Year of the Üter


We adopted this guy a year ago, on Super Bowl Sunday. I remember because we didn't watch the game but we did make chili, and he just sat and watched us with his big, heartbreaking brown eyes.

Things were a little rocky at first, and sometimes still are. Willa, it turns out, probably should have been an only dog. But she has gradually accepted her lot, and the house is mostly peaceful, if occasionally snappish.


Üter is pretty chill--most of the time. When he gets wound up, it's hard to shut him down, and he can look and sound pretty threatening. (BORK! BORK! BORK!) He's still learning to walk nicely on a leash and to greet friends when they come over. I don't know if he'll ever be cool with bigger dogs, which is a bummer since one of my favorite things is inviting people to bring their dogs over to tear up our backyard together.

Still, through a mix of training and management, we've been able to give them both a life full of exercise, fun, and sociability. I feel pretty good about that. Sometimes we get a little lazy and fall short, but they're dogs. They forgive us. 

Car pal

If you know you like dogs but are on the fence about getting one because you're afraid it's going to be disruptive or a lot of work--just go for it. I mean, if you work 90 hours a week or are about to go on a six-week trip to Europe then it's probably not the time. But if you want it and you're able to, do yourself a favor and get a dog. It's so worth it; the work, the expense, all of it. They will make you happy every single day, and you will make them happy too, and there are not a lot of things in life that pay off so handsomely.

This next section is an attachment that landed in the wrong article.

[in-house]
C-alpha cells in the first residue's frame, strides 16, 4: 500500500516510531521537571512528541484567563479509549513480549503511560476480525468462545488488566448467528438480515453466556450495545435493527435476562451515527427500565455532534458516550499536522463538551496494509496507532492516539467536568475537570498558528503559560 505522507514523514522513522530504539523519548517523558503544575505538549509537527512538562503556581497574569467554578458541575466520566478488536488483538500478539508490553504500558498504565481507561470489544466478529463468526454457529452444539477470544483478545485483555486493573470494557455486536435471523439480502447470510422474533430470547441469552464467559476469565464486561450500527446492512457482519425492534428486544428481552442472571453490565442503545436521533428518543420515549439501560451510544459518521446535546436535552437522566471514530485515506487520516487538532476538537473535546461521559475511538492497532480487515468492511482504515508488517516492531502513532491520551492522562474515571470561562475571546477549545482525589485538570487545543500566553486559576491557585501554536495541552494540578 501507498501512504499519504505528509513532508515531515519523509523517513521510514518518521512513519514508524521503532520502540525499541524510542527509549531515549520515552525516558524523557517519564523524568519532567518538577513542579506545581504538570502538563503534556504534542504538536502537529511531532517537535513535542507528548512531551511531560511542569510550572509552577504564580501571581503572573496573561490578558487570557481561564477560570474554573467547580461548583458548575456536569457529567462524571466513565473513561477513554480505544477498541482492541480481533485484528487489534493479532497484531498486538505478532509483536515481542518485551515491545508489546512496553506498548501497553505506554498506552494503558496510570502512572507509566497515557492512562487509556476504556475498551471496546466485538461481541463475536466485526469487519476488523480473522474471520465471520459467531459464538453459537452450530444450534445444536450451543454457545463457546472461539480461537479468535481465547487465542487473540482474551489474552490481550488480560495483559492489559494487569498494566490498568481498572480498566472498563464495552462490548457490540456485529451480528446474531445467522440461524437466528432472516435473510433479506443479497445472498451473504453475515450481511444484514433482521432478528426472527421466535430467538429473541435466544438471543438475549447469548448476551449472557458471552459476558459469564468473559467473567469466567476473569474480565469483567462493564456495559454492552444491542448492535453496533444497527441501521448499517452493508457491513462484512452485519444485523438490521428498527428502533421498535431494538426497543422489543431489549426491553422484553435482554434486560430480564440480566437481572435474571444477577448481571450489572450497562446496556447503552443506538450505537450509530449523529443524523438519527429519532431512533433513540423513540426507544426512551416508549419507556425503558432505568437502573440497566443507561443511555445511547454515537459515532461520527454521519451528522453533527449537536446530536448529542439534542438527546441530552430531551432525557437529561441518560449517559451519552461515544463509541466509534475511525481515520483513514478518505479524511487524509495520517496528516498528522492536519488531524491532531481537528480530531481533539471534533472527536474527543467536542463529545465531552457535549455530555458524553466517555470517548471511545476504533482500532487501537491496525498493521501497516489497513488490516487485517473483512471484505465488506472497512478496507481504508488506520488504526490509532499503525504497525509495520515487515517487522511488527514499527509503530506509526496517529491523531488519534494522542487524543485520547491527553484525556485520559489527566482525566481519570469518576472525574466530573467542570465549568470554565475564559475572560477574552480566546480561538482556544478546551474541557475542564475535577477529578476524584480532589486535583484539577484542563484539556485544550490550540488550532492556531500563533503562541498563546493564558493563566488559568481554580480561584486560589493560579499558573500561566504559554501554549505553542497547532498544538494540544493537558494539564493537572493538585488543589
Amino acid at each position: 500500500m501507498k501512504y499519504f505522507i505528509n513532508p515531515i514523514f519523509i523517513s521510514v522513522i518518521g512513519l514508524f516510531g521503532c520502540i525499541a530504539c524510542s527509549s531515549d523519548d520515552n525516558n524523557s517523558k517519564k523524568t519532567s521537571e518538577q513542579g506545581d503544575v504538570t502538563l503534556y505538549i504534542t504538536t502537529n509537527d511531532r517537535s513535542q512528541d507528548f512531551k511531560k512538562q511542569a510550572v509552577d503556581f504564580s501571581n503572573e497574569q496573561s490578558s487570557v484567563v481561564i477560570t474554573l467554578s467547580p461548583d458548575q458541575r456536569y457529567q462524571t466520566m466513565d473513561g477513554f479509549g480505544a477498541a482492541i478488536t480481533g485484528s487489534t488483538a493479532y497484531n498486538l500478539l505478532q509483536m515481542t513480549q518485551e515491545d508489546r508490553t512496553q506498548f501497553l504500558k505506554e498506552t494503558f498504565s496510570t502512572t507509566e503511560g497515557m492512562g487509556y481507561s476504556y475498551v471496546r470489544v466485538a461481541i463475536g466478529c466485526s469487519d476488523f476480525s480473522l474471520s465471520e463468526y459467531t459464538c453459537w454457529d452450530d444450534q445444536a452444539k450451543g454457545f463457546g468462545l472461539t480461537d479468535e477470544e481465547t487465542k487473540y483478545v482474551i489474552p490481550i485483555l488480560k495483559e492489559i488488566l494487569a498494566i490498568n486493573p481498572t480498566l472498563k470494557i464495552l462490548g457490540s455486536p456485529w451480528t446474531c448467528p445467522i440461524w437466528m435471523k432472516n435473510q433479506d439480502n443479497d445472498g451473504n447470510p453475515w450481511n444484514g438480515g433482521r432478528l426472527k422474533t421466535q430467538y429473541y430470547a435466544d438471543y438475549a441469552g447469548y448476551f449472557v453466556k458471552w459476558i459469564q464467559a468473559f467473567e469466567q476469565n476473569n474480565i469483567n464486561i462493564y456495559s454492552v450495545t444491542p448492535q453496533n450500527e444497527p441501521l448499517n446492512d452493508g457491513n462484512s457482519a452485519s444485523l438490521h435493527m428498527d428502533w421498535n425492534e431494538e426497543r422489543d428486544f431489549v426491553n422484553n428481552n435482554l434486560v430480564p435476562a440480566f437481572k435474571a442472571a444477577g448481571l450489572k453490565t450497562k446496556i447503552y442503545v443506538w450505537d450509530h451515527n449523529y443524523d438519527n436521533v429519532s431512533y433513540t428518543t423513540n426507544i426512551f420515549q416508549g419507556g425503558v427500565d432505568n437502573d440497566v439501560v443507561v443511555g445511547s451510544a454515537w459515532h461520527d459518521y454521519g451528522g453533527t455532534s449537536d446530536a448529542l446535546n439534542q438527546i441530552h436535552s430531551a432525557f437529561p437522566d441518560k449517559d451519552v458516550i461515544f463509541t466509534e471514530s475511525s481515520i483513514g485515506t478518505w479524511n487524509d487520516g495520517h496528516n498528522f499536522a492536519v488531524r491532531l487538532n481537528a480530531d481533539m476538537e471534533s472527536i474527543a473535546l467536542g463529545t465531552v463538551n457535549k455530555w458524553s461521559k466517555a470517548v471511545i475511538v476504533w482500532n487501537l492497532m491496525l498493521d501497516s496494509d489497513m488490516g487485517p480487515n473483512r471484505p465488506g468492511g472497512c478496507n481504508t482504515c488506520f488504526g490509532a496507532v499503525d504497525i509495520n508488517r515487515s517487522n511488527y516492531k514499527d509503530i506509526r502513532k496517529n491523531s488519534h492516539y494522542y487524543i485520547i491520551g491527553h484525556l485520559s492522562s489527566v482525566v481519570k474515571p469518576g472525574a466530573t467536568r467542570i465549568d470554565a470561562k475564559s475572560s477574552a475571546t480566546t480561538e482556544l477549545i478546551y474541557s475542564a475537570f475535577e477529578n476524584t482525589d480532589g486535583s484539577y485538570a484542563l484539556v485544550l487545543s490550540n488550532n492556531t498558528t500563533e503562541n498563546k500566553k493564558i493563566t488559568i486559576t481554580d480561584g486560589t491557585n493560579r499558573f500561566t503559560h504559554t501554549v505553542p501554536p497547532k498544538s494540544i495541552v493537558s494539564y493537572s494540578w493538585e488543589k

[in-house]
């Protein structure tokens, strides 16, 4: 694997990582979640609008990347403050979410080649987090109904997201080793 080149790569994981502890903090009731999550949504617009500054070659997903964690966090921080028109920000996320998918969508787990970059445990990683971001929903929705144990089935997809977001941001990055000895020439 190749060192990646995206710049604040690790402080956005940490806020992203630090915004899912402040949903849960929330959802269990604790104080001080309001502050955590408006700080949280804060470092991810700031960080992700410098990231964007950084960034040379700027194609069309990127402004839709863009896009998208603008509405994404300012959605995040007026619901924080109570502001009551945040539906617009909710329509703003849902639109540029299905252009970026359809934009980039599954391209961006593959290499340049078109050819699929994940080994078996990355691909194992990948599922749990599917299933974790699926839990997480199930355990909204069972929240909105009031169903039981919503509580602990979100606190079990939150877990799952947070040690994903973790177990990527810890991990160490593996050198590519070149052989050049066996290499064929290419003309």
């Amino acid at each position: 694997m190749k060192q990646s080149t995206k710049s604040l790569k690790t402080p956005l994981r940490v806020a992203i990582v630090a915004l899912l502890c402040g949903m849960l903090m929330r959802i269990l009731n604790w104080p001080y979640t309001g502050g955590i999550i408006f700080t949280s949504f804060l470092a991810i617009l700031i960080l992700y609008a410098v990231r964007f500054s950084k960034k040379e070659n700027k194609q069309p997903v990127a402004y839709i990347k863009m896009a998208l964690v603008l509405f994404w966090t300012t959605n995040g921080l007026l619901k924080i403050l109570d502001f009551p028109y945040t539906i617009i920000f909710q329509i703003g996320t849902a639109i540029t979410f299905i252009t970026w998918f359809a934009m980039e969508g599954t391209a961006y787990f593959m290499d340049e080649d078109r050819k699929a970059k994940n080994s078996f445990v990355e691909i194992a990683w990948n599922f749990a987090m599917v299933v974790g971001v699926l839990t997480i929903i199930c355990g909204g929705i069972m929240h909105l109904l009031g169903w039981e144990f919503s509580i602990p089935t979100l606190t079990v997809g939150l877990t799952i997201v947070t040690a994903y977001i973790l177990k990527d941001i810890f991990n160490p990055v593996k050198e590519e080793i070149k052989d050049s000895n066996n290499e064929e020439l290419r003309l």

And now...we celebrate!

Degrees of dogging

The other day I was walking home from the track when a man and his little dog approached. The dog wasn't on a leash but was sticking to the man like glue. The dog was on the man's left and so would have passed next to me, except the man said "switch" a few feet before we passed. The dog looped over to the man's right and continued to trot along, face upturned, awaiting further transmissions. After they passed me, he said "switch" again, and the dog resumed his spot at the man's left side, wagging all the while. 

I actually said, "damn," out loud because it was that cool, and also because I was amused. The day previous I had nearly burst with pride--I'm talking high kicks, effusive praise, exuberant Instagram post--because I had dragged Üter through a park full of dogs and he never once had his usual full-bore hellhound freakout at the sight of one, just a little whimpering and a few easily quelled woofs. We've been working on that for a long time, and it seems like maybe he is finally, finally getting the idea.

I'll never have a dog as obedient as Mr. Switchy's, which is very sad, but I'll take my training success where I can find it.

How it happens

A friend recently made an offhand comment that when she adopted her dog she made her a promise to never dress her in silly clothes. I cringed a little when she said that, because I used to think that way. But now I have become the kind of person who pays money for cute sweaters for her dogs to wear.

Here's the thing: Üter has very short fur. We noticed not too long after we got him last year that he would shiver uncontrollably whenever it got below about 45 degrees outside. So we got him a little shirt, and he stopped shaking so much and everything was great.